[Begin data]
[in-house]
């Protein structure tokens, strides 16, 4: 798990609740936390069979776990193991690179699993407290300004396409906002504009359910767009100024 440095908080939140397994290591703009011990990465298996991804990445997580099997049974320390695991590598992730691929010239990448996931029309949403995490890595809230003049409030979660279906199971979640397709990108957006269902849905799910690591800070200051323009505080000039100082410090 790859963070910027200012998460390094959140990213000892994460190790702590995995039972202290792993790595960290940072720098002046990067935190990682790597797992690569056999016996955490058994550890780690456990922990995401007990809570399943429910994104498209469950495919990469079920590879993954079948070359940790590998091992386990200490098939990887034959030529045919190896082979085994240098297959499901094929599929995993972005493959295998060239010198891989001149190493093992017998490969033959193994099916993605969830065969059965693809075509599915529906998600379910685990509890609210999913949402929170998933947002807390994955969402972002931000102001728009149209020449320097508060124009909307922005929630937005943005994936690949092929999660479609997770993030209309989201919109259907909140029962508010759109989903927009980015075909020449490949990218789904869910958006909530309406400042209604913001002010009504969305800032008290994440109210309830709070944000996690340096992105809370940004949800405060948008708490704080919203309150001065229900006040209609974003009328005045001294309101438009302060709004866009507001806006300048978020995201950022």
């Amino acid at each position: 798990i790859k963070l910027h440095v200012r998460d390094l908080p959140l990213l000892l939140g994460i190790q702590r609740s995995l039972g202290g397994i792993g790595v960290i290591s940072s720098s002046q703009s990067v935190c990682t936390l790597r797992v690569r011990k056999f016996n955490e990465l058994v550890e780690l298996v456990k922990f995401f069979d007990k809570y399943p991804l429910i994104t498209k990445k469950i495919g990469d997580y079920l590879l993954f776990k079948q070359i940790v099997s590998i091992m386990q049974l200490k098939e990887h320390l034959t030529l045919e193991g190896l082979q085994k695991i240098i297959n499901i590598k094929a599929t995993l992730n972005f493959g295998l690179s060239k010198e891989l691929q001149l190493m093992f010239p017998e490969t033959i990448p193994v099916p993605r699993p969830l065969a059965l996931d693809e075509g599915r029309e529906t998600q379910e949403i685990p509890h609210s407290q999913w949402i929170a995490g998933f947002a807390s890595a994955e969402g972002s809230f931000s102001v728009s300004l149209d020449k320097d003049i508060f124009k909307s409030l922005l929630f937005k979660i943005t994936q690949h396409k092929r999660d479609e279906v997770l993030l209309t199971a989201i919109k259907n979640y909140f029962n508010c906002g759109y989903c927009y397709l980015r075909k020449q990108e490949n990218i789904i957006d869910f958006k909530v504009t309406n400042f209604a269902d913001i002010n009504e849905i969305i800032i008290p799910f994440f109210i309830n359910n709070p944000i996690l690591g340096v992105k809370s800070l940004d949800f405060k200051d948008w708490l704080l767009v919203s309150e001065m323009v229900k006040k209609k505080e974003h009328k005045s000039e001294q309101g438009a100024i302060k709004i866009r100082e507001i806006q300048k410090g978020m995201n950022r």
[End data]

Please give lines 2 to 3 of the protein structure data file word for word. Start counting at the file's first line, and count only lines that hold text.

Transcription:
């Protein structure tokens, strides 16, 4: 798990609740936390069979776990193991690179699993407290300004396409906002504009359910767009100024 440095908080939140397994290591703009011990990465298996991804990445997580099997049974320390695991590598992730691929010239990448996931029309949403995490890595809230003049409030979660279906199971979640397709990108957006269902849905799910690591800070200051323009505080000039100082410090 790859963070910027200012998460390094959140990213000892994460190790702590995995039972202290792993790595960290940072720098002046990067935190990682790597797992690569056999016996955490058994550890780690456990922990995401007990809570399943429910994104498209469950495919990469079920590879993954079948070359940790590998091992386990200490098939990887034959030529045919190896082979085994240098297959499901094929599929995993972005493959295998060239010198891989001149190493093992017998490969033959193994099916993605969830065969059965693809075509599915529906998600379910685990509890609210999913949402929170998933947002807390994955969402972002931000102001728009149209020449320097508060124009909307922005929630937005943005994936690949092929999660479609997770993030209309989201919109259907909140029962508010759109989903927009980015075909020449490949990218789904869910958006909530309406400042209604913001002010009504969305800032008290994440109210309830709070944000996690340096992105809370940004949800405060948008708490704080919203309150001065229900006040209609974003009328005045001294309101438009302060709004866009507001806006300048978020995201950022």
């Amino acid at each position: 798990i790859k963070l910027h440095v200012r998460d390094l908080p959140l990213l000892l939140g994460i190790q702590r609740s995995l039972g202290g397994i792993g790595v960290i290591s940072s720098s002046q703009s990067v935190c990682t936390l790597r797992v690569r011990k056999f016996n955490e990465l058994v550890e780690l298996v456990k922990f995401f069979d007990k809570y399943p991804l429910i994104t498209k990445k469950i495919g990469d997580y079920l590879l993954f776990k079948q070359i940790v099997s590998i091992m386990q049974l200490k098939e990887h320390l034959t030529l045919e193991g190896l082979q085994k695991i240098i297959n499901i590598k094929a599929t995993l992730n972005f493959g295998l690179s060239k010198e891989l691929q001149l190493m093992f010239p017998e490969t033959i990448p193994v099916p993605r699993p969830l065969a059965l996931d693809e075509g599915r029309e529906t998600q379910e949403i685990p509890h609210s407290q999913w949402i929170a995490g998933f947002a807390s890595a994955e969402g972002s809230f931000s102001v728009s300004l149209d020449k320097d003049i508060f124009k909307s409030l922005l929630f937005k979660i943005t994936q690949h396409k092929r999660d479609e279906v997770l993030l209309t199971a989201i919109k259907n979640y909140f029962n508010c906002g759109y989903c927009y397709l980015r075909k020449q990108e490949n990218i789904i957006d869910f958006k909530v504009t309406n400042f209604a269902d913001i002010n009504e849905i969305i800032i008290p799910f994440f109210i309830n359910n709070p944000i996690l690591g340096v992105k809370s800070l940004d949800f405060k200051d948008w708490l704080l767009v919203s309150e001065m323009v229900k006040k209609k505080e974003h009328k005045s000039e001294q309101g438009a100024i302060k709004i866009r100082e507001i806006q300048k410090g978020m995201n950022r």